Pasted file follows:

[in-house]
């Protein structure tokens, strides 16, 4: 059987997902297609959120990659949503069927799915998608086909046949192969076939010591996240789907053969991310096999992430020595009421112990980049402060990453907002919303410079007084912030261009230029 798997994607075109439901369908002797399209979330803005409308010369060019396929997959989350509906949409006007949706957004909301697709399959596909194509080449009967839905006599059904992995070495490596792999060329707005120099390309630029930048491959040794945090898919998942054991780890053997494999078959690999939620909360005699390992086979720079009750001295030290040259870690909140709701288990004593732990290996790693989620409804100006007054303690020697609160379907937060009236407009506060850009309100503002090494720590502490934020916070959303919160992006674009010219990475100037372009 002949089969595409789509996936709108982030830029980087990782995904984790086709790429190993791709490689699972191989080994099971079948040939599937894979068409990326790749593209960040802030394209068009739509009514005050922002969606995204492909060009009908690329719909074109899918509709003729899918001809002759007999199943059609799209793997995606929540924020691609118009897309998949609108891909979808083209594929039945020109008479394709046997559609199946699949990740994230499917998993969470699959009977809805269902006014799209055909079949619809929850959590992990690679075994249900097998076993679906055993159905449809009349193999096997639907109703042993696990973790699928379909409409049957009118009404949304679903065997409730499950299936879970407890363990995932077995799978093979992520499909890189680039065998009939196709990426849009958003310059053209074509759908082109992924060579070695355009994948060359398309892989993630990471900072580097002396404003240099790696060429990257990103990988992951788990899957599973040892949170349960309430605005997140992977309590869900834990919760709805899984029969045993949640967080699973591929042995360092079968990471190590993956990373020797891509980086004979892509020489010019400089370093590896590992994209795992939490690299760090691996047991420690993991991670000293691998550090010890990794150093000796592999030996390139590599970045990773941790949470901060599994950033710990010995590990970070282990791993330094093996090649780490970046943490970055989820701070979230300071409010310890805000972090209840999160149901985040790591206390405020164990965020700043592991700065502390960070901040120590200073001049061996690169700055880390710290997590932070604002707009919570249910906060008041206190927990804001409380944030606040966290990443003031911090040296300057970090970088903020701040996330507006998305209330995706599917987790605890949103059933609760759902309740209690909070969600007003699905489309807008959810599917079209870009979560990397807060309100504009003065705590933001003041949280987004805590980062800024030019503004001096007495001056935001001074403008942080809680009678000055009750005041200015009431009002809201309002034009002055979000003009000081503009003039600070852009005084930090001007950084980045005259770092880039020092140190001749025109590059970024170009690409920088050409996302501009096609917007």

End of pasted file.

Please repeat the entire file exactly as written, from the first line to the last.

[in-house]
């Protein structure tokens, strides 16, 4: 059987997902297609959120990659949503069927799915998608086909046949192969076939010591996240789907053969991310096999992430020595009421112990980049402060990453907002919303410079007084912030261009230029 798997994607075109439901369908002797399209979330803005409308010369060019396929997959989350509906949409006007949706957004909301697709399959596909194509080449009967839905006599059904992995070495490596792999060329707005120099390309630029930048491959040794945090898919998942054991780890053997494999078959690999939620909360005699390992086979720079009750001295030290040259870690909140709701288990004593732990290996790693989620409804100006007054303690020697609160379907937060009236407009506060850009309100503002090494720590502490934020916070959303919160992006674009010219990475100037372009 002949089969595409789509996936709108982030830029980087990782995904984790086709790429190993791709490689699972191989080994099971079948040939599937894979068409990326790749593209960040802030394209068009739509009514005050922002969606995204492909060009009908690329719909074109899918509709003729899918001809002759007999199943059609799209793997995606929540924020691609118009897309998949609108891909979808083209594929039945020109008479394709046997559609199946699949990740994230499917998993969470699959009977809805269902006014799209055909079949619809929850959590992990690679075994249900097998076993679906055993159905449809009349193999096997639907109703042993696990973790699928379909409409049957009118009404949304679903065997409730499950299936879970407890363990995932077995799978093979992520499909890189680039065998009939196709990426849009958003310059053209074509759908082109992924060579070695355009994948060359398309892989993630990471900072580097002396404003240099790696060429990257990103990988992951788990899957599973040892949170349960309430605005997140992977309590869900834990919760709805899984029969045993949640967080699973591929042995360092079968990471190590993956990373020797891509980086004979892509020489010019400089370093590896590992994209795992939490690299760090691996047991420690993991991670000293691998550090010890990794150093000796592999030996390139590599970045990773941790949470901060599994950033710990010995590990970070282990791993330094093996090649780490970046943490970055989820701070979230300071409010310890805000972090209840999160149901985040790591206390405020164990965020700043592991700065502390960070901040120590200073001049061996690169700055880390710290997590932070604002707009919570249910906060008041206190927990804001409380944030606040966290990443003031911090040296300057970090970088903020701040996330507006998305209330995706599917987790605890949103059933609760759902309740209690909070969600007003699905489309807008959810599917079209870009979560990397807060309100504009003065705590933001003041949280987004805590980062800024030019503004001096007495001056935001001074403008942080809680009678000055009750005041200015009431009002809201309002034009002055979000003009000081503009003039600070852009005084930090001007950084980045005259770092880039020092140190001749025109590059970024170009690409920088050409996302501009096609917007």